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Vaughn Meader Drops JFK Parody

Jan. 6, 1964 - Vaughn Meader went back to work this weekend for the first time since President Kennedy’s assassination. The comedian (pictured with Ed Sullivan in 1962), whose satirical impressions of the President lifted him to quick fame during the past year, canceled or postponed all his nightclub and television engagements after the President’s death. For the last month and a half, he and his writer, Ron Friedman, have been developing new material for the act he is doing at the Blue Angels in New York City. Mr. Meader said today he had been attempting to get away from his close association with the Kennedy impressions for several months before events forced him to drop it.

“By last summer, the only Kennedy material I was using was the press conference at the end of my act,” he said. “I could get away from Kennedy when I was playing in clubs. But whenever I went on television, they always wanted the Kennedy thing.” Mr. Meader learned of the President’s assassination when he got off a plane in Milwaukee, where he was to entertain a group of Democrats. He immediately canceled that engagement and then decided to withdraw from other appearances for which he had been booked. He was eliminated from a television program for the National Association of Recording Arts and Sciences, which had been taped before the President’s death, and a scheduled appearance on another program, “To Tell the Truth,” was postponed until the week of Feb. 3.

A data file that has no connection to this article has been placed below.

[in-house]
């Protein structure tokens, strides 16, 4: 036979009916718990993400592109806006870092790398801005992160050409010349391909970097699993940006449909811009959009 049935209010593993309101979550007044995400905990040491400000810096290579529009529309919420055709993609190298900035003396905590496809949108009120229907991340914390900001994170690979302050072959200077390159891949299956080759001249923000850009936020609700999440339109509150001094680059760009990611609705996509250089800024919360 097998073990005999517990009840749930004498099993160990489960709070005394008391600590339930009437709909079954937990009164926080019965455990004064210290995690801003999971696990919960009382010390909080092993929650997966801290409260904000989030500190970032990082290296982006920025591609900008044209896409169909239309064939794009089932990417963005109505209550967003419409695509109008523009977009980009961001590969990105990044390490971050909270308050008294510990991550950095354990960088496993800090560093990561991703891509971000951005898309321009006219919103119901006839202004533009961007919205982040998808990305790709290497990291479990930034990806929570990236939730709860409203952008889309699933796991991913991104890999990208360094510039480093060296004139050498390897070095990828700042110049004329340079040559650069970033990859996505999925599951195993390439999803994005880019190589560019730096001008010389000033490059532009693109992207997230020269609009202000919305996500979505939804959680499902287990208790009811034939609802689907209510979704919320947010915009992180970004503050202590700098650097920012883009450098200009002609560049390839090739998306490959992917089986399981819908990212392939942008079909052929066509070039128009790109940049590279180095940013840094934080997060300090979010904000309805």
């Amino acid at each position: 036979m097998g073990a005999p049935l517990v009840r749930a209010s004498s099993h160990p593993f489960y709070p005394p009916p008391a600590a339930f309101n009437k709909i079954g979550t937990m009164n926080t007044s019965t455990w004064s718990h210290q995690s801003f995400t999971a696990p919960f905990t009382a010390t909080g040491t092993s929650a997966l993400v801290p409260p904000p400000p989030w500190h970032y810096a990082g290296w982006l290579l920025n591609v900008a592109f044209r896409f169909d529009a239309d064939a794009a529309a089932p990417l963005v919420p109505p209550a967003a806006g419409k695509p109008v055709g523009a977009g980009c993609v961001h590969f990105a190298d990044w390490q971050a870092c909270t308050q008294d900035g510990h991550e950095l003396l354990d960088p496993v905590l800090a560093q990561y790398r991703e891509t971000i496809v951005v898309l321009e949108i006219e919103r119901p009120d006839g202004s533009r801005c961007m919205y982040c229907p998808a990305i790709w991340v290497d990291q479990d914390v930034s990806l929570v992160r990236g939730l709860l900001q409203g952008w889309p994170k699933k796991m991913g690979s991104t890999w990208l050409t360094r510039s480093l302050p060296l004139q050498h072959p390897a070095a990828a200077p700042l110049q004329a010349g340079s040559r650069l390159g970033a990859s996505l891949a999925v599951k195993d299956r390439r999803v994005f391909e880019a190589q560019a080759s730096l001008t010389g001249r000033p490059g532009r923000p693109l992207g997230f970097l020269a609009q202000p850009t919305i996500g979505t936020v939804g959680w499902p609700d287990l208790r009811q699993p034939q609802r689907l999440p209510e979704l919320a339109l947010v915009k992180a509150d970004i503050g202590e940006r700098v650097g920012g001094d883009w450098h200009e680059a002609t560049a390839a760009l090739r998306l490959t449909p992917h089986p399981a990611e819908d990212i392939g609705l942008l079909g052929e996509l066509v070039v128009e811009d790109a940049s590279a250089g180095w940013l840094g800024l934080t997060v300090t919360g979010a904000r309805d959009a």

Mr. Meader’s new act is a mélange of gags, skits, song parodies, and one straight singing effort. Mr. Meader now touches on politics only briefly. He offers some one-line comments on the 1964 Presidential candidates, including President Johnson, but he attempts no imitation of the President. Everything that might be associated in any way with his Kennedy impersonation has been dropped.


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